Kim, U., Shizuya, H., deJong, P.J., Birren, B., and Simon, M.I. 1992. Stable propagation of cosmid sized human DNA inserts in an F–factor‐based vector. Nucl. Acids Res. 20:1083‐1085.
   Phadtare, S. and Inouye, M. 2004. Genome‐wide transcriptional analysis of the cold shock response in wild‐type and cold‐sensitive, quadruple‐csp‐deletion strains of Escherichia coli. J. Bacteriol. 186:7007‐7014.
   Shizuya, H., Birren, B., Kim, U., Mancino, V., Slepak, T., Tachiiri, Y., and Simon, M. 1992. Cloning and maintenance of 300‐kilobase‐pair fragments of human DNA in Escherichia coli using an F‐factor‐based vector. Proc. Natl. Acad. Sci. U.S.A. 89:8794‐8797.
   Stenberg, N., Tiemeir, D., Enquist, L. 1977. In vitro packaging of a lambda Dam vector containing EcoRI fragments of Escherichia coli and phage P1. Gene. 1:255‐280.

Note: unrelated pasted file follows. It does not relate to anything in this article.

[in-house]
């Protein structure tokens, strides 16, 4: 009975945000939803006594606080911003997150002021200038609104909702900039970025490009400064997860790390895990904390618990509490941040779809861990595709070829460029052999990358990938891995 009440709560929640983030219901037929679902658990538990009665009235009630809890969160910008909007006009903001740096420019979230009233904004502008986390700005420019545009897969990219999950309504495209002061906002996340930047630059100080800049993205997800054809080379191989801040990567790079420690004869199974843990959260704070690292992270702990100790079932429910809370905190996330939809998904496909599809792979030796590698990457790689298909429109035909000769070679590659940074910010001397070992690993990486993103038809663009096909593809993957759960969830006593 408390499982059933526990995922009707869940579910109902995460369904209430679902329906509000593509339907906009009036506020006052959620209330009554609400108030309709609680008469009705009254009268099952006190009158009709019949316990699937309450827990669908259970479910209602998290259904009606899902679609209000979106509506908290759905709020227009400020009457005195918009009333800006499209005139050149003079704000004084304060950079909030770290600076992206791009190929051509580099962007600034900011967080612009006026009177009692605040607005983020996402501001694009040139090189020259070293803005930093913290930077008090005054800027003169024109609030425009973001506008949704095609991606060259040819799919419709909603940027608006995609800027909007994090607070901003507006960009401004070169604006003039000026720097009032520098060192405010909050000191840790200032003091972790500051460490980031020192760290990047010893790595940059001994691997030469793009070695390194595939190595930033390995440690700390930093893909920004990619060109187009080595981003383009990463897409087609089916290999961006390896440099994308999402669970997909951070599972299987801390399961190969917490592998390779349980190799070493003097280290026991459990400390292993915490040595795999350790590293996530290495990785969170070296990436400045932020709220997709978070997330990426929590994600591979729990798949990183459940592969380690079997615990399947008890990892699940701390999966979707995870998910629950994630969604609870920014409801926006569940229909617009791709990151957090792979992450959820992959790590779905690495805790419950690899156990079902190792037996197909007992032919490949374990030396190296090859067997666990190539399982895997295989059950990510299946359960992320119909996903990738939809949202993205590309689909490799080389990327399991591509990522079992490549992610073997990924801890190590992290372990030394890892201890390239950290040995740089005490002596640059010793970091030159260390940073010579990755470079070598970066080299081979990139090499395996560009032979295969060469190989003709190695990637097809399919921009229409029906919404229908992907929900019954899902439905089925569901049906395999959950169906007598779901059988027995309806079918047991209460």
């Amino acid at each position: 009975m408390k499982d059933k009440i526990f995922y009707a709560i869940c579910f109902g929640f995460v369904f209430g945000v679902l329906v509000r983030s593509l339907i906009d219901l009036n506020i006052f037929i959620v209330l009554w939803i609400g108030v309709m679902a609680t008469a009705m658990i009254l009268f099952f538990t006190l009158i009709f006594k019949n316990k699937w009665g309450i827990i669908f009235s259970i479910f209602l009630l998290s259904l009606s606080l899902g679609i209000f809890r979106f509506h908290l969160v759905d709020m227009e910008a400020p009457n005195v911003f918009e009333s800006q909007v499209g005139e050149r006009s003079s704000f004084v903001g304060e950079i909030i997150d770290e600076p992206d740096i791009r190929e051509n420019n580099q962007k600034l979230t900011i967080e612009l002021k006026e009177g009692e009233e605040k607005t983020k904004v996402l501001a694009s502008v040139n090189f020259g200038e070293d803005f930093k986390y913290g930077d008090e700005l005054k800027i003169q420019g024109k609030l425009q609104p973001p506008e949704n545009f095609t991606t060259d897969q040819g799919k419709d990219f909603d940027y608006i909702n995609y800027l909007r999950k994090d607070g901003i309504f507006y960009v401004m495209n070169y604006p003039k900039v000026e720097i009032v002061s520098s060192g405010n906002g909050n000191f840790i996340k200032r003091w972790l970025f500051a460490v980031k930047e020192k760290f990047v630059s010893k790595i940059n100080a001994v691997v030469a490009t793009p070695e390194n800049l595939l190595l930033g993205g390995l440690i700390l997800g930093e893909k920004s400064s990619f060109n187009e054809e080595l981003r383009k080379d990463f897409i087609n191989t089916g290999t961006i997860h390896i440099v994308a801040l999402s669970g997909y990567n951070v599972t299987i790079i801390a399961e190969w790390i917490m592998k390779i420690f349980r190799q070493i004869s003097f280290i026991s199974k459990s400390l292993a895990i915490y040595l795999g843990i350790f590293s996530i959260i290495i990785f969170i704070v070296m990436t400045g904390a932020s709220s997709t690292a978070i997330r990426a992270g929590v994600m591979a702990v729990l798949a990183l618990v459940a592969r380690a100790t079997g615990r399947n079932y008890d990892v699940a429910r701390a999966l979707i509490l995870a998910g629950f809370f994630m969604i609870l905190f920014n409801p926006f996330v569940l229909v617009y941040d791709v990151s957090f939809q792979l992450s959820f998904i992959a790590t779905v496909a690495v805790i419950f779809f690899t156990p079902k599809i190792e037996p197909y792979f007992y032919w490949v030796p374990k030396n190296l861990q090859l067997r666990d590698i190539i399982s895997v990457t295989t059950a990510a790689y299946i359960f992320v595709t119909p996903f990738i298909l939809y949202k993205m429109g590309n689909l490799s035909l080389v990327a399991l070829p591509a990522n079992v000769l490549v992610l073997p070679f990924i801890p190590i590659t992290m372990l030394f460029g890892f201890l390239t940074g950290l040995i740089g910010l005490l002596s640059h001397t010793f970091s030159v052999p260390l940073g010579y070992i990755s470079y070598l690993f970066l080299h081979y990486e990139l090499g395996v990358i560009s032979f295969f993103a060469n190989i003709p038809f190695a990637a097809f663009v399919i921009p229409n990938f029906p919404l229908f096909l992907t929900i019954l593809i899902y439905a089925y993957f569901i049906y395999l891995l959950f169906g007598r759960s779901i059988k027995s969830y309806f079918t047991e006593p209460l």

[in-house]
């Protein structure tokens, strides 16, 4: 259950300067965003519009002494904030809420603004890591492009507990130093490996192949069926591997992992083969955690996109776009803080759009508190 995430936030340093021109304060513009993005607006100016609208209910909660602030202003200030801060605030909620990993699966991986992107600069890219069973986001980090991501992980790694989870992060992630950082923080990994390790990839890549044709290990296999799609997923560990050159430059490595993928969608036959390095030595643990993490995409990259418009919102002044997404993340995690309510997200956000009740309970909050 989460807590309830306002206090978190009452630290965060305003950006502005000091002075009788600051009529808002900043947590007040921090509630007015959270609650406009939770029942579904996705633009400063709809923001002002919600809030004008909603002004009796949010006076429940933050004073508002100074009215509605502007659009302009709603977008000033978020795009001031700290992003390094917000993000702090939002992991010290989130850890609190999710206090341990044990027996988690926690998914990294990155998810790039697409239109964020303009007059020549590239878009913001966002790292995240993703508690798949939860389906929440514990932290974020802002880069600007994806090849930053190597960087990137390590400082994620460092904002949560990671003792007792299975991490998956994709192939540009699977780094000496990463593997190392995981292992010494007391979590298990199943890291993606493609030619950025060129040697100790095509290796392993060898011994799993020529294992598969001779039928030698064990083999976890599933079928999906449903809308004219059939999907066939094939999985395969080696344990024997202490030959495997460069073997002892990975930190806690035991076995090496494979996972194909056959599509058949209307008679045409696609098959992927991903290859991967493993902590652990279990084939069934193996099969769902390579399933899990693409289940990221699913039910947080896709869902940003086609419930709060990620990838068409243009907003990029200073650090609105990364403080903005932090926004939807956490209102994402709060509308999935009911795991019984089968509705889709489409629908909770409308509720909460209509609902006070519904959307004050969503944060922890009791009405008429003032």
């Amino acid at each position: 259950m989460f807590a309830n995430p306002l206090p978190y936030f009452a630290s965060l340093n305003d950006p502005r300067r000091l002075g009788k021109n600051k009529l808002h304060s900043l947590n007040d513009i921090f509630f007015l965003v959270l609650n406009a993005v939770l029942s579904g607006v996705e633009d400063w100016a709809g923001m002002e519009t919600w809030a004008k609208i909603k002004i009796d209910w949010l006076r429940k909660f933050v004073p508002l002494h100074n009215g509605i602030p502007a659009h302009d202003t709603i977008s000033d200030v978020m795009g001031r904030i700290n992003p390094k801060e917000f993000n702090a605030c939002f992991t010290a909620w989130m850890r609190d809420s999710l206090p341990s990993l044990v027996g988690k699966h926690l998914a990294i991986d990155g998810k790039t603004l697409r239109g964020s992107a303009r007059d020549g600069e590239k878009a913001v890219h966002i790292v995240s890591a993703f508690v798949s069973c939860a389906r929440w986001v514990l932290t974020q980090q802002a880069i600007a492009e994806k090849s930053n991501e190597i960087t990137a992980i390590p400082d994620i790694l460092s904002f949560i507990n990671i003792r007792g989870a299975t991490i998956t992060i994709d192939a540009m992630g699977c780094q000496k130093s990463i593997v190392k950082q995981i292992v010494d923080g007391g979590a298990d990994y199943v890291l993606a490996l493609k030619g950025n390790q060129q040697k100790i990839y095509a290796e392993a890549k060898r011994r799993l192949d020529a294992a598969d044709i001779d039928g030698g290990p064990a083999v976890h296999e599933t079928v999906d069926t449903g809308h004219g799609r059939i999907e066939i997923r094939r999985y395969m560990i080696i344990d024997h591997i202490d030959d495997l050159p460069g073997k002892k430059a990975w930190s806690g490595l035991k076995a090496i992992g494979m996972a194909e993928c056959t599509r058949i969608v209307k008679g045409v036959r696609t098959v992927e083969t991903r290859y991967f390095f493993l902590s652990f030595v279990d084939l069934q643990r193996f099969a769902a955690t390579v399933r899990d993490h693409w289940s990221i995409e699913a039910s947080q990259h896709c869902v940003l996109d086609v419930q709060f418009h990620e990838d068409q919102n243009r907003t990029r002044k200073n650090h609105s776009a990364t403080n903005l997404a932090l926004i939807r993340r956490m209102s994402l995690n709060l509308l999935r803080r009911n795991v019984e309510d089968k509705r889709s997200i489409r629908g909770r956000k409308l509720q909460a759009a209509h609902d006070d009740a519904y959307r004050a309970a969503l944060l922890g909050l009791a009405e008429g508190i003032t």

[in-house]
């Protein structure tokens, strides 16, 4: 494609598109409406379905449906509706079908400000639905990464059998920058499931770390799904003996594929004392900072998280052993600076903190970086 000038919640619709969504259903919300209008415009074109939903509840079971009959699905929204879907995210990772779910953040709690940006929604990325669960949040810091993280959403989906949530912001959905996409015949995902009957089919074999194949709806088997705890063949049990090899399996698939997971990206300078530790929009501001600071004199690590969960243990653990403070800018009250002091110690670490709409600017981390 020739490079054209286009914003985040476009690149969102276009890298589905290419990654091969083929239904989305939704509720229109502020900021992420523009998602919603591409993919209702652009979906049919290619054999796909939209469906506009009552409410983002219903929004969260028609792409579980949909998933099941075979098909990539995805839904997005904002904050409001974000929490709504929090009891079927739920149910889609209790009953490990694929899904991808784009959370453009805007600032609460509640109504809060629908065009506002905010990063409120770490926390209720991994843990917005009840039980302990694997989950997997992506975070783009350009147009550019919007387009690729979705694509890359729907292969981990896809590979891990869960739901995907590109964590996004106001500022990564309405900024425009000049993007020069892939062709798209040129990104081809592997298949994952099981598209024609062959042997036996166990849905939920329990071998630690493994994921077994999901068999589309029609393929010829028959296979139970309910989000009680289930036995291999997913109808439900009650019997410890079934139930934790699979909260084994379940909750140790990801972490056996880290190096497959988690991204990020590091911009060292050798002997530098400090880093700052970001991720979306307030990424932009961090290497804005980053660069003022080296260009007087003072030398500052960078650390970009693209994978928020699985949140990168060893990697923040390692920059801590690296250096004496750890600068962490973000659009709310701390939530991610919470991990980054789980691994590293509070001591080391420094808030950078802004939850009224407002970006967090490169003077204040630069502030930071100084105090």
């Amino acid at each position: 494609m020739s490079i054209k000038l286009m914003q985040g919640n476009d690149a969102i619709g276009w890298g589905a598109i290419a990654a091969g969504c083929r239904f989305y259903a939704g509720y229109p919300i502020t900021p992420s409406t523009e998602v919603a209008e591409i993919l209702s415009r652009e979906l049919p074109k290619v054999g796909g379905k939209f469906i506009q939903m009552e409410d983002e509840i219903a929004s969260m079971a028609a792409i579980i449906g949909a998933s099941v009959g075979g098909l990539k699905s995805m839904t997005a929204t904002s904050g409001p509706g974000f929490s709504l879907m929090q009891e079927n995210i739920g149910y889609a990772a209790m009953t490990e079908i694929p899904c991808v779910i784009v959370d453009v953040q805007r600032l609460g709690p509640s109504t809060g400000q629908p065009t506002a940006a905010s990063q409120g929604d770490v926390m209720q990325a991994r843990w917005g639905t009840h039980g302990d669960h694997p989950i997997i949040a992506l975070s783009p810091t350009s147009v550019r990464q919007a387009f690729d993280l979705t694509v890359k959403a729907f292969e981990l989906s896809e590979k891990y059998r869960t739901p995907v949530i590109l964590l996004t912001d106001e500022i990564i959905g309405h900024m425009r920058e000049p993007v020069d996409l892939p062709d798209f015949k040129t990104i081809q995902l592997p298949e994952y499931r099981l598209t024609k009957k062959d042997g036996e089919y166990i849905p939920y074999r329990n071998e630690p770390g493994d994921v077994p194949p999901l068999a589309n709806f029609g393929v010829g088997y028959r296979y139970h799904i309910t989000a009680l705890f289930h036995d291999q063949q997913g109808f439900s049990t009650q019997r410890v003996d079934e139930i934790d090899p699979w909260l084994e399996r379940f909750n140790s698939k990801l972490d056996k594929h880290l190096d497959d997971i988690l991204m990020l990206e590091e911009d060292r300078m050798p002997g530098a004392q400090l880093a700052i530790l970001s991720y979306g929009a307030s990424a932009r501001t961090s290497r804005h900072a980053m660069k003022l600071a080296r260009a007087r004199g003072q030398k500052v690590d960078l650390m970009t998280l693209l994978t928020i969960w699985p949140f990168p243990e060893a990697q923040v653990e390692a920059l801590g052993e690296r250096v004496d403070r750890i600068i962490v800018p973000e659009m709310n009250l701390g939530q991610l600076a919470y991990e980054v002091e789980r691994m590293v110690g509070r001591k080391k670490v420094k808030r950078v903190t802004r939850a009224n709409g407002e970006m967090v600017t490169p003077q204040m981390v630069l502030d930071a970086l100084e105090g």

Thomas, M., Cameron, J.R., and Davis, R.W. 1974. Viable molecular hybrid of bacteriophage lambda and eukaryotic DNA. Proc. Natl. Acad. Sci. U.S.A. 71:4579‐4583.
   Tuzun, E., Sharp, A.J., Bailey, J.A., Kaul, R., Morrison, V.A., Pertz, L.M., Haugen, E., Hayden, H., Albertson, D., Pinkel, D., Olson, M.V., and Eichler, E.E. 2005. Fine scale structural variation of the human genome. Nat. Genet. 37:727‐732.
   Weiczorek, D.J. and Feiss, M. 2001. Defining cosQ, the site requirement for termination of bacteriophage λ DNA packaging. Genetics 158:495‐506.
   Wild, J., Hradenca, Z., and Szybalski, W. 2002. Switching from single‐copy to high‐copy vectors and genomic clones. Genome Res. 12:1434‐1444.
   Vergin, K.L., Urbach, E., Stein, J.L., DeLong, E.F., Lanoil, B.D., and Giovannoni, S.J. 1998. Screening of a fosmid library of marine environmental genomic DNA fragments reveals four clones related to members of the order Planctomycetales. Appl. Environ. Microbiol. 64:3075‐3078.